The invention as set forth in the claims will become more apparent from the following detailed description of a preferred embodiment thereof shown, by way of example only, in the accompanying drawings, wherein:
FIG. 1 is a schematic representation of a sleeve assembly of the present invention positioned over a common fuel rack for storing nuclear fuel assemblies.
FIG. 2 is fragmentary sectional view of a fuel rack cell in which a sleeve assembly of the present invention has been installed.
FIG. 3 is a cross sectional view of a fuel rack cell and sleeve assembly of FIG. 2 generally taken along Section Line 3—3.
FIG. 4 is an enlarged cross sectional view of the pin assembly shown in FIG. 2
Referring now to FIGS. 1-3, there is generally shown a fuel rack 10 for storing spent fuel assemblies (depicted in chain by a fuel assembly profile 14 in FIG. 3) in spent fuel pits of commercial nuclear reactor plants (not shown) for generating electric power. The fuel rack 10 has a plurality of cells 20 defined by vertically extending walls 22 and a supporting horizontally oriented base plate 24. The rack base plate 24 is supported and leveled by a plurality of floor supports 26 that stand on the floor of a spent fuel pit. The rack walls 22 may be up to about a tenth of an inch or more in thickness and the base plate may be up to about one half inch or more in thickness. As shown in FIG. 1, the fuel rack 10 has a 12×15 array of cells 20, although other fuel racks may have fewer or more cells. Each cell 20 is generally rectangular and each cell wall 22 is roughly 6 inches in length so that the overall dimensions of the rack 10 of FIG. 1 are about six feet by about eight feet in cross section by about 15 feet high. As is shown in FIG. 3, cells 20 in commercial plants may have neutron-absorbing sheets 28 attached to the vertical walls 22, which sheets may be covered by wrappers 30 to protect sheets 28 from hydraulic forces. As may be seen in FIG. 2, each floor support 26 may include a support pad 32 and leveling screw 34 which threadedly engages a horizontal plate 36. The horizontal plate 36 may be attached to the rack base plate 24 by vertically extending plates 38 and plates 40. The vertically extending plates 38 and plates 40 preferably have flow holes 42 and 44, respectively, and the rack base plate 24 has a flow hole 46 for permitting water to flow between the interior portion of the cell 20 and the water pool. The rack base plate flow hole 46 may be up to about four inches in diameter or more.
FIG. 1 shows a sleeve assembly 50 of the present invention aligned with a cell 20 of fuel rack 10 and in a position where it can be readily installed in the cell 20 with an installation tool (not shown) carried by an overhead crane to refurbish the fuel rack 10 while the rack 10 is submerged in the fuel pool. The sleeve assembly 50 generally includes at least one elongate wall 52, a sleeve base 54 and a locking or pin assembly 56. The elongate wall 52 may be flat or curved. Preferably, the elongate wall 52 and the pin assembly 56 are welded to the sleeve base 54.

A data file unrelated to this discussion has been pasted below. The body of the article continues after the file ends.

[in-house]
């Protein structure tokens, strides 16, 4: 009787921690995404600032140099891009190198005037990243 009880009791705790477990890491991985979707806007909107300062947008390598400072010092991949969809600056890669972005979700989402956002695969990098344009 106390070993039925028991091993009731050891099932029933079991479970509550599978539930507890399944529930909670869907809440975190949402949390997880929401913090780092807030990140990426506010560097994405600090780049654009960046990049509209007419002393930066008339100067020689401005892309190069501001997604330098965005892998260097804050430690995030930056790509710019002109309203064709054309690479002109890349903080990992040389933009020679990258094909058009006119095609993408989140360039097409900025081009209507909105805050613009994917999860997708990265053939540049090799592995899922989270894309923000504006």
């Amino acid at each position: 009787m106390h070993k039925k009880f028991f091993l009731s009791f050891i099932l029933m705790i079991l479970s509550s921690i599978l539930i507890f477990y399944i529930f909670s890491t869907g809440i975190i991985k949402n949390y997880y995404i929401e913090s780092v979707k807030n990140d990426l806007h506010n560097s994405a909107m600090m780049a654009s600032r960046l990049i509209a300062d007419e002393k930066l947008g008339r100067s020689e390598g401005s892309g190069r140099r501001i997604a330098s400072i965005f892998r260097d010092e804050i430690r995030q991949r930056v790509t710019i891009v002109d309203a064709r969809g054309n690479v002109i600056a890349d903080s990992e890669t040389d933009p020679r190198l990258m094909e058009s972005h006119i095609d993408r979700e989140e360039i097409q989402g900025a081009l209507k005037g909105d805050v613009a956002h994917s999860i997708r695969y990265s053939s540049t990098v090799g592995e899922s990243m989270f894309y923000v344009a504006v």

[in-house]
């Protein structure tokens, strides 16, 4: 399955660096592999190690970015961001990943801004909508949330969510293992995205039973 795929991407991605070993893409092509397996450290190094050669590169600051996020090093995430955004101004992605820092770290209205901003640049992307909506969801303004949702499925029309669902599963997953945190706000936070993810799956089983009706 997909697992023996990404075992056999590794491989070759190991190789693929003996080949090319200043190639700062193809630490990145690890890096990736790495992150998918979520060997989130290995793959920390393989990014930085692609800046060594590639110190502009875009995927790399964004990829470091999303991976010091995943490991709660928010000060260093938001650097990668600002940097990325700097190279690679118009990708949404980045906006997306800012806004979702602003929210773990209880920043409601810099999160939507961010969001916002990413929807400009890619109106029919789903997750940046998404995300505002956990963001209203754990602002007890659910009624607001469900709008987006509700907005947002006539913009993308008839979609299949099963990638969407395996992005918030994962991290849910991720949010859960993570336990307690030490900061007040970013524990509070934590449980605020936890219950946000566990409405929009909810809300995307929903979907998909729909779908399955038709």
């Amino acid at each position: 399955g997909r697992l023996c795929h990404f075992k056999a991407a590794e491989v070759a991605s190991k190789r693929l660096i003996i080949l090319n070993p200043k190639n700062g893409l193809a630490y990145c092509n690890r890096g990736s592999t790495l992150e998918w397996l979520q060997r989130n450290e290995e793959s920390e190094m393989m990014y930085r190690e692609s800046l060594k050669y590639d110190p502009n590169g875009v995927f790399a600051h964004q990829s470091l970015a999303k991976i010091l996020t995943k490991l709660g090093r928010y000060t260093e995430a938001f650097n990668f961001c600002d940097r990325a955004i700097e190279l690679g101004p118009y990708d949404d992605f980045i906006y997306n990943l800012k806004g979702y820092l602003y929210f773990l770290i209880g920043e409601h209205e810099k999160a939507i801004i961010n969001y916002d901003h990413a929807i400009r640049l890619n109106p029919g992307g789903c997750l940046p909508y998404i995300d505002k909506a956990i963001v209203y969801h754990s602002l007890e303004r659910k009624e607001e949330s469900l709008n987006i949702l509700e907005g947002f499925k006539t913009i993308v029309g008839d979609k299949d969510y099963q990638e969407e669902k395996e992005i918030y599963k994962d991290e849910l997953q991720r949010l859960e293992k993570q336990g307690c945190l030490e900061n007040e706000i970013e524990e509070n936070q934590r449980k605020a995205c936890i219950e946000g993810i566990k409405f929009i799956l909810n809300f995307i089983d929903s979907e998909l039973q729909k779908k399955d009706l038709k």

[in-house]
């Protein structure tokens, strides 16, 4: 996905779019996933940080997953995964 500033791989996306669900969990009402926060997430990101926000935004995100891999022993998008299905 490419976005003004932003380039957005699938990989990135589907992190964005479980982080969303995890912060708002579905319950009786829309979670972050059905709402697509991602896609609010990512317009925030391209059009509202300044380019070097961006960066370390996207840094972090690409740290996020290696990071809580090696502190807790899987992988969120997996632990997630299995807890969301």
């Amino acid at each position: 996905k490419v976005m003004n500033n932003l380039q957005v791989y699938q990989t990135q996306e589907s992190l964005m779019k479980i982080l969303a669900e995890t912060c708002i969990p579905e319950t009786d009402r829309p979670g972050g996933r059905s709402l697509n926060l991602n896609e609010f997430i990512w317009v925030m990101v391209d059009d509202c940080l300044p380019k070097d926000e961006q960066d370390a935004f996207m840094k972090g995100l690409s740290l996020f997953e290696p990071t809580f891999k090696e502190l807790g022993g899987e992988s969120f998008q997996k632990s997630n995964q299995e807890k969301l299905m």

FIGS. 1-3 show an assembly 50 having two mutually perpendicular walls 52, although the sleeve assembly 50 may have up to four walls 52. In the preferred practice of the present invention, where it is desired to repair the deterioration of the neutron absorbing sheets 28, the walls 52 preferably contain substantial amounts of boron or other neutron absorbing materials. Most preferably, the walls 52 are an extruded composite of boron carbide and aluminum as generally disclosed by U.S. Pat. No. 5,980,602. These extruded products are available under the trademark BORALYN from Alyn Corporation of Irvine Calif. Other commercially available neutron absorbing materials are sold under the trademarks BORAL and BORAFLEX.
The elongate walls 52 extend upwardly from one side 60 of the sleeve base 54. The sleeve base 54 has an opposed second surface 62 designed to rest on the rack base plate 24 when the sleeve assembly 50 is installed. Importantly, the sleeve base 54 has a flow hole 64, which preferably is no smaller than and alignable with the flow hole 46 in the rack base plate 24. The sleeve base 54 is preferably similar to the sleeve material, and may be a BORALYN extruded plate of about one half inch in thickness or more. The sleeve base 54 may have one or more undercut keyways in its corners (depicted by keyway 66 with a circular undercut) for releasably receiving the rotatable end(s) of an elongated installation tool suspended from the hooks of an overhead spent fuel pool crane (not shown).
The pin assembly 56 removably attaches the sleeve assembly 50 in the cell 20 to the rack 10. As shown in FIGS. 2, 3 and 4, the pin assembly 56 has a tubular portion 70 disposed in the sleeve base flow hole 64 for engaging the rack base plate 24 while up to eight or more resilient tabs 72 extend from the tubular portion 70 into the below rack base plate flow hole. The pin assembly 56 may be extruded or otherwise fabricated of an aluminum alloy or other metal and have a thickness of about 0.05 inches. The tubular portion 70 may have a rim 74 that is designed to seat on a chamfered edge of the upper surface of the sleeve base 54 when the balance of the tubular portion 70 fits through the sleeve flow hole 64 and the resilient tabs 72 extend beyond the bottom surface 62 of the sleeve base 24 and through the rack base plate hole 46. Each resilient tab 72 has a first section 74 that extends substantially vertically from the tubular portion 70 of the pin assembly 56 for resiliently engaging the rack base plate 24 and limiting horizontal movement of the sleeve assembly 50 when the pin assembly 56 is installed. Preferably, an intermediate tab section 76 extends from the first tab section 74 and has a surface 78 facing and extending substantially parallel to the bottom surface of the sleeve base 54 and the bottom surface of the rack base plate 24. Advantageously, the intermediate tab section 76 will limit upward movement of the sleeve assembly 50 under the drag forces of an upwardly moving fuel assembly 14. Preferably, a tab end section 80 extends at an acute angle from the intermediate section 76 and inwardly of the tubular portion 70. Advantageously, the angled tab end section 80 cushions the sleeve assembly 50 (which will weigh about forty pounds or more) as it centers on the rack base plate 24 under the weight of the sleeve assembly 50. In addition, the tab end section 80 presents a self aligning mechanism for seating the sleeve assembly 50 in the cell 20
Advantageously, the pin assembly 56 will not be contacted by a fuel assembly 14 as the fuel assembly 14 is placed in or removed from a cell 20 until the fuel assembly is within about an inch of being seated. In addition, the pin assembly design can withstand substantial upward and downward drag forces of a stuck fuel assembly 14 on the sleeve walls 22. Also, the pin assembly design does not substantially obstruct the area of the flow hole 46.
While a present preferred embodiment of the present invention has been shown and described, it is to be understood that the invention may be otherwise variously embodied within the scope of the following claims of invention.